Kai Wähner (Twitter: @KaiWaehner, Blog: www.kai-waehner.de/blog) is an IT-Consultant in the Java EE, SOA, Cloud Computing and Big Data world. In his real life, he lives in Erlangen, Germany and works for TIBCO (www.tibco.com). Besides solving huge integration problems for large companies, Kai writes articles for magazines and speaks at international IT conferences such as JavaOne. Feel free to contact him via Twitter, LinkedIn or Email. Kai is a DZone MVB and is not an employee of DZone and has posted 53 posts at DZone. You can read more from them at their website. View Full User Profile

When to use Spring Roo?

04.06.2011
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In this article, I will tell you about my experiences with Spring Roo. I will give recommendations when to use Spring Roo and when not to use it (yet).

What is Spring Roo?

“Spring Roo is a lightweight developer tool that makes it fast and easy to deliver instant results. Best of all, you code 100% in Java and get to reuse all your existing Java knowledge, skills and experience. You'll like it - and have plenty of fun too!” (http://www.springsource.org/roo)
Many introductory articles exist already, just use Google if you do not know Spring Roo yet. In a nutshell: Spring Roo is a Java-based tool (using the SpringSource Tool Suite which is based on Eclipse). It uses AspectJ to simulate many features of Grails and other frameworks with dynamic languages to improve the developer experience.

Spring Roo is awesome for CRUD-Clients!

You can create a CRUD application within minutes to create, read, update and delete data. I recommend Spring Roo for CRUD applications because of a good community and a powerful vendor (compared to other CRUD frameworks such as Roma Meta Framework or OpenXava).
Personally, I would prefer Grails, but if you want to create CRUD applications with Java, then Spring Roo is the best alternative.

Spring Roo is good for learning Technologies!

Spring Roo is also good for learning technologies because you get a working example in seconds, and you can create more complex stuff within minutes using the Roo Shell. Then you can learn and understand how Spring Roo uses these technologies.
Of course, Spring-based technologies such as Spring MVC or Spring Security are supported very well. Also JEE standards such as Bean Validation or JPA are supported. Besides, many further technologies are supported, e.g. GWT, JSF, Vaadin, Flex or Google App Engine. Actually, many of these addons are not production-ready yet - but Spring Roo is young and I am sure that many improvements will happen because of the large community.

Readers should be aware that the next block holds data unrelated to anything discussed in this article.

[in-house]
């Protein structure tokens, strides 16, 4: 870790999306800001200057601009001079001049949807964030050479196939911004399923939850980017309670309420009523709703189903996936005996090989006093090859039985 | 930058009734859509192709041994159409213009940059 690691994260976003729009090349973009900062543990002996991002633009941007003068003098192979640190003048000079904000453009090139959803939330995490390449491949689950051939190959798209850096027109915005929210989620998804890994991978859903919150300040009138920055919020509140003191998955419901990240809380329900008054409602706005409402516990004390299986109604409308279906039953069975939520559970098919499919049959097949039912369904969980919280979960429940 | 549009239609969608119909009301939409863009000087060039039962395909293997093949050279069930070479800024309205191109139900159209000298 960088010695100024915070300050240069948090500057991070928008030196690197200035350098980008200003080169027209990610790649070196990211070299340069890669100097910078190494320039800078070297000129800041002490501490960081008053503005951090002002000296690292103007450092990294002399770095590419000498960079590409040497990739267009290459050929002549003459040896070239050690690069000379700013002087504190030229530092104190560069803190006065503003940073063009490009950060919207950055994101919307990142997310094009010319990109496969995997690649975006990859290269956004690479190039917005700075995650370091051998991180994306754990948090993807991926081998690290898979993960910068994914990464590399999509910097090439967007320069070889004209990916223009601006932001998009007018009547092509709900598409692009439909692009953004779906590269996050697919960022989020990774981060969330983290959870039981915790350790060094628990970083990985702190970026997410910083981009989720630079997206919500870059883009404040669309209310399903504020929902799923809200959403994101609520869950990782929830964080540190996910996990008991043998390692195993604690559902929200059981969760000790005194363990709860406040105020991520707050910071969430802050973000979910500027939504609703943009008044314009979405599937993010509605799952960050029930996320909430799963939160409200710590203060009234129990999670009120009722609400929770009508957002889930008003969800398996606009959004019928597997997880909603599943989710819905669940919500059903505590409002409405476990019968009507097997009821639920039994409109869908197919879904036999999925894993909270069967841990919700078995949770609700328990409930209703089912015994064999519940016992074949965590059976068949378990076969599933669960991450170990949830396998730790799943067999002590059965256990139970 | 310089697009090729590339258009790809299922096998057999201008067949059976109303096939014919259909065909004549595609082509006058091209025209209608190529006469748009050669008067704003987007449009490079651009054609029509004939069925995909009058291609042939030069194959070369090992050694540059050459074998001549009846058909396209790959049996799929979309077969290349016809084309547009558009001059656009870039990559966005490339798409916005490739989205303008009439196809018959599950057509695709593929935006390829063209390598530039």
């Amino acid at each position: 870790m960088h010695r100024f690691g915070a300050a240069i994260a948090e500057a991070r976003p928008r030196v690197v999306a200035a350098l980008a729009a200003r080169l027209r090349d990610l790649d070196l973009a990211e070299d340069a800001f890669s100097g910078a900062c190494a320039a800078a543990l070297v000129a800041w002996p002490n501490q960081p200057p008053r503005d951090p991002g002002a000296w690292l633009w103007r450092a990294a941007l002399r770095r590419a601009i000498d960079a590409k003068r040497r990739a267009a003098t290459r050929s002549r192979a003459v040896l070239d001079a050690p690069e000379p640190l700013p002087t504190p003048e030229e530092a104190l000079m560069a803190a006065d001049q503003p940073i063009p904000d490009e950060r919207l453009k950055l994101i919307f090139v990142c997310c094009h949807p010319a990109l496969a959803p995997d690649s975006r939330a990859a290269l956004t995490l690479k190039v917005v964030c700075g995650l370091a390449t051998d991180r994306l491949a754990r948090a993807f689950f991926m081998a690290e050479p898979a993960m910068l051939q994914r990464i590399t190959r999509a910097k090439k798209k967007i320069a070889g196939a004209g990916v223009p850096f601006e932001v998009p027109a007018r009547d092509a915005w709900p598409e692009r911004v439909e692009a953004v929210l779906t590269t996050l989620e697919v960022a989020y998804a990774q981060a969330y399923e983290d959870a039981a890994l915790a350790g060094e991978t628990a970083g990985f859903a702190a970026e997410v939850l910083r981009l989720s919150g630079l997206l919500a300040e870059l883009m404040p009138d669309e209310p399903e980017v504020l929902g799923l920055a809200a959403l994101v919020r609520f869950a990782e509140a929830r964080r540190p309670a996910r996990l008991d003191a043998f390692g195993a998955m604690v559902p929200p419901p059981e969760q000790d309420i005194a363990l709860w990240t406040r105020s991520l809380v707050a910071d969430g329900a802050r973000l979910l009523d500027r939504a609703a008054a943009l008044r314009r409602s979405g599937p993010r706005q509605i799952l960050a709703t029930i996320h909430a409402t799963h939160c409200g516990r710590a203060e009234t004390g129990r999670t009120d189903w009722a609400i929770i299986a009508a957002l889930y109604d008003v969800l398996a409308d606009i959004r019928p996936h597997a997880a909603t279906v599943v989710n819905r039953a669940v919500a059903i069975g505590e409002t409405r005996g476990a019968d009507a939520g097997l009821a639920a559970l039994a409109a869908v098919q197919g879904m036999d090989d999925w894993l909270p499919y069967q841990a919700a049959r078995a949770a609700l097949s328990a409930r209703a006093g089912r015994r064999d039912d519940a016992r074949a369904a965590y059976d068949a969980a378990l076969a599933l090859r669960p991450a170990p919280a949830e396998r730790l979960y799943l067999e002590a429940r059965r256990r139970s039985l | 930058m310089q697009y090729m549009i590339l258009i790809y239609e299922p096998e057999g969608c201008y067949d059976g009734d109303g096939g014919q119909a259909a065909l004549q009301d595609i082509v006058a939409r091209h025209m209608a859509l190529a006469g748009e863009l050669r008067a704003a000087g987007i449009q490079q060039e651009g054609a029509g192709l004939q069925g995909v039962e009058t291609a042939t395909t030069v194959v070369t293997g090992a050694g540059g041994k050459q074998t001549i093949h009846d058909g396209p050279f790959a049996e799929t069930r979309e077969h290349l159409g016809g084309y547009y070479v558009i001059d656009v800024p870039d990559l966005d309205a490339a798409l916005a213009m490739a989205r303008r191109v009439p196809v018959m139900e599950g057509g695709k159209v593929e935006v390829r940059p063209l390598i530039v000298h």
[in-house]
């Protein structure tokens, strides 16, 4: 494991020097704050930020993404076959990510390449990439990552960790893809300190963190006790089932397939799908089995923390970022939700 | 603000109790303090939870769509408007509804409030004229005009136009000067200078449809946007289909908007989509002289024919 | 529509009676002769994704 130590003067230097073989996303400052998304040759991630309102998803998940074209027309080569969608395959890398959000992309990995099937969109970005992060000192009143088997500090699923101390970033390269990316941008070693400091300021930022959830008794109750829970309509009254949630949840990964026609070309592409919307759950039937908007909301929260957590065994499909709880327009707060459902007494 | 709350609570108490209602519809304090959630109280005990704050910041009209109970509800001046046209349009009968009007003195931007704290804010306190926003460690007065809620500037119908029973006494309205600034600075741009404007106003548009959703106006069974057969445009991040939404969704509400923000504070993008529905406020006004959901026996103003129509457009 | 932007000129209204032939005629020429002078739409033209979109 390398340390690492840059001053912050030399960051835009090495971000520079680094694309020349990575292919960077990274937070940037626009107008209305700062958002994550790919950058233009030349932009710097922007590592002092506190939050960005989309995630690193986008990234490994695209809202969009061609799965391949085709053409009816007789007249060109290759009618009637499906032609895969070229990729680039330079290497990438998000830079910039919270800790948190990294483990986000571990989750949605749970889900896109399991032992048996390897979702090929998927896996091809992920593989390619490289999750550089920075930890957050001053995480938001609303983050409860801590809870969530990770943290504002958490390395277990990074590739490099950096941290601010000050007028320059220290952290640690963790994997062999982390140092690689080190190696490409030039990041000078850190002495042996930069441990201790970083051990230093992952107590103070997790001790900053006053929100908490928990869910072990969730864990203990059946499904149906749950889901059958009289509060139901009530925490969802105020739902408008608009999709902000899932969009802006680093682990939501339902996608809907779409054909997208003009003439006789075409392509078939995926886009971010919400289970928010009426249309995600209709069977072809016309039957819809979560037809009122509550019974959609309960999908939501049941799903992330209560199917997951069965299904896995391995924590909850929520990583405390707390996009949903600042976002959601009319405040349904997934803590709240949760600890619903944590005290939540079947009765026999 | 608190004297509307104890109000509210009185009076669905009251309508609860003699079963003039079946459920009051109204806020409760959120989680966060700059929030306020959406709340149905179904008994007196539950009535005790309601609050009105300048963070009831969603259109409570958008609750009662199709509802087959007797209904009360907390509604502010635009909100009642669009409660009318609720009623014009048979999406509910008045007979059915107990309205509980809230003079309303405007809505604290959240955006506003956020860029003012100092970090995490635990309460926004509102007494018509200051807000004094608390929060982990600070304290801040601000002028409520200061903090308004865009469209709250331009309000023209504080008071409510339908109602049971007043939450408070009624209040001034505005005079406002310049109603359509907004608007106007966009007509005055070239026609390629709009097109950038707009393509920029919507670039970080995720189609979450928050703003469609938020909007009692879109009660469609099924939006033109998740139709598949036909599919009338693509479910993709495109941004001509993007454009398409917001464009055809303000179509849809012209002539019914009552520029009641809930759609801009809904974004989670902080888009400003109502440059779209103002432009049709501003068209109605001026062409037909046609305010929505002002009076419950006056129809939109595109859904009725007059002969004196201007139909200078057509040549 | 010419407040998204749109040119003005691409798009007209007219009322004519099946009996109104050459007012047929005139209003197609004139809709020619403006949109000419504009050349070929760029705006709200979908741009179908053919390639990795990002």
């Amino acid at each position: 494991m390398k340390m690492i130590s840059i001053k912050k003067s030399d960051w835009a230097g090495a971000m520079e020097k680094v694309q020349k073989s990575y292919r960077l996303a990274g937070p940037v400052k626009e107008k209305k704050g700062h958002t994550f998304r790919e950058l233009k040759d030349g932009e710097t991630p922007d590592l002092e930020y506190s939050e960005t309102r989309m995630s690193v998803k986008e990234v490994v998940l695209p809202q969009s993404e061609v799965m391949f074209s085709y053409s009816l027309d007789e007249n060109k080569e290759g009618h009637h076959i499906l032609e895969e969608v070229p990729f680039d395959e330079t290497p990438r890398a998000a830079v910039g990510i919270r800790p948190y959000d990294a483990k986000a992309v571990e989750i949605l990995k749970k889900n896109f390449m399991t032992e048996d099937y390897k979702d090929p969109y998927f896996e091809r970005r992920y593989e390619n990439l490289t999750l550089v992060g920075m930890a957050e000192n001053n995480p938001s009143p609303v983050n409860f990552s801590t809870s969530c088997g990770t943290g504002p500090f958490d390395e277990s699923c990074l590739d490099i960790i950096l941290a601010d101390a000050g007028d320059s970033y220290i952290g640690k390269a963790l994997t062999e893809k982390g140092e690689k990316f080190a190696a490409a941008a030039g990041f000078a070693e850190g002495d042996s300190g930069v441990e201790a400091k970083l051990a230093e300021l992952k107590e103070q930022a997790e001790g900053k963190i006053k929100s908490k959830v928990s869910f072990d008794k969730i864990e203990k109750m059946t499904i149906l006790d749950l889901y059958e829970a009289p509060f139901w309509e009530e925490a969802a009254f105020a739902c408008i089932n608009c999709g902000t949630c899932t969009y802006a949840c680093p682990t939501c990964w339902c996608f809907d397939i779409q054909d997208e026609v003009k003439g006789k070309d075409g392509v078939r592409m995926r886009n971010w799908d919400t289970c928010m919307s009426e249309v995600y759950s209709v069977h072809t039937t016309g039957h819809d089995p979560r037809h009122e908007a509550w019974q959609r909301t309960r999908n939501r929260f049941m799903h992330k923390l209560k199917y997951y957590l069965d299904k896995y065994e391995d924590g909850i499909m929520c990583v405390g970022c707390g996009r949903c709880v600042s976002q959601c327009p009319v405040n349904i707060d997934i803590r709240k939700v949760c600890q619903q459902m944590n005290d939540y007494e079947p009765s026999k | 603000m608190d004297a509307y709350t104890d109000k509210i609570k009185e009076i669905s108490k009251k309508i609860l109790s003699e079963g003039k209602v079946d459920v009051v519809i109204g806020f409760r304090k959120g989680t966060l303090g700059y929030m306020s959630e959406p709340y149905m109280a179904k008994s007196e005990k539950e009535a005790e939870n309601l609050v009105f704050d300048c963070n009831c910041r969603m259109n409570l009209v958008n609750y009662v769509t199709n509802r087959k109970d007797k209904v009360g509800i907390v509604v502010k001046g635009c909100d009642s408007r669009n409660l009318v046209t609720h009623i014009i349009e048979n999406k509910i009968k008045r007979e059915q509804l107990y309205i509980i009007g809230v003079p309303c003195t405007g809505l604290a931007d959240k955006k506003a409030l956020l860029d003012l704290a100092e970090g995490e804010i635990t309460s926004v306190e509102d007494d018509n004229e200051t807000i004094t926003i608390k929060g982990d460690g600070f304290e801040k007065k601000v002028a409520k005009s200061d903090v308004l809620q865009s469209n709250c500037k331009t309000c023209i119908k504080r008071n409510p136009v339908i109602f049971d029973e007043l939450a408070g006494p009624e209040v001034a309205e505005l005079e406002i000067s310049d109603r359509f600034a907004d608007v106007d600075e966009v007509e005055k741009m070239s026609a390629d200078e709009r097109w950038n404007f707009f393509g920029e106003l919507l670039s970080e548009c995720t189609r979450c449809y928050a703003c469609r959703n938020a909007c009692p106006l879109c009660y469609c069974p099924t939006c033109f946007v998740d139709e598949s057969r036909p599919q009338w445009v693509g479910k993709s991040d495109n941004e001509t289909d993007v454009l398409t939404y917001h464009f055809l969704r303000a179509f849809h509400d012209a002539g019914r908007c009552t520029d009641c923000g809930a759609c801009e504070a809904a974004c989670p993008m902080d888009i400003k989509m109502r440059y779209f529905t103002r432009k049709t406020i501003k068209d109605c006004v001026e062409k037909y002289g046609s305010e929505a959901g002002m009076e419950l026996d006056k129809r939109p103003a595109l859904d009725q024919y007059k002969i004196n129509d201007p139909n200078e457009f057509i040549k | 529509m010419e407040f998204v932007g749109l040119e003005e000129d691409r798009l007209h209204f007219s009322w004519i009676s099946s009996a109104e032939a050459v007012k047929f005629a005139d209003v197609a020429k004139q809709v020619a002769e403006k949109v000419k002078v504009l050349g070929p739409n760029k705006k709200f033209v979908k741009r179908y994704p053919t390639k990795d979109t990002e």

Spring Roo is NOT good for complex Projects (yet)...

Please be aware, that this is my personal opinion due to my experience with Spring Roo: If you want to build something really complex, then you should use technologies such as JPA, GWT or Google App Engine without Spring Roo, because Spring Roo is not ready yet for this kind of project, and thus will probably create more questions than answers...
One exceptional case: If you want to realize an application which uses especially or better just Spring frameworks, then you might start your project with Spring Roo. It can be a huge help in the beginning of a project.

Conclusion: Spring Roo is a nice Tool => Become a Part of the Community!

My final conclusion: You should know Spring Roo, because it is nice, but you should also know when to use it and when to use something else. Use it to create CRUD applications or to learn technologies. Do not use it (yet) for complex, large projects.
Spring Roo is young and has a large community plus a powerful vendor. You should participate and become a part of the Roo community to make it better and production-ready (this does not mean you have to commit code – I do not commit code as well – but even if you only read the JIRA issues and vote for your favorites helps the community).
So, if you never used Spring Roo yet, try it out now!

Best regards,

Kai Wähner (Twitter: @KaiWaehner)

[Content from my Blog: When to use Spring Roo - Kai Wähner's IT-Blog]

Published at DZone with permission of Kai Wähner, author and DZone MVB.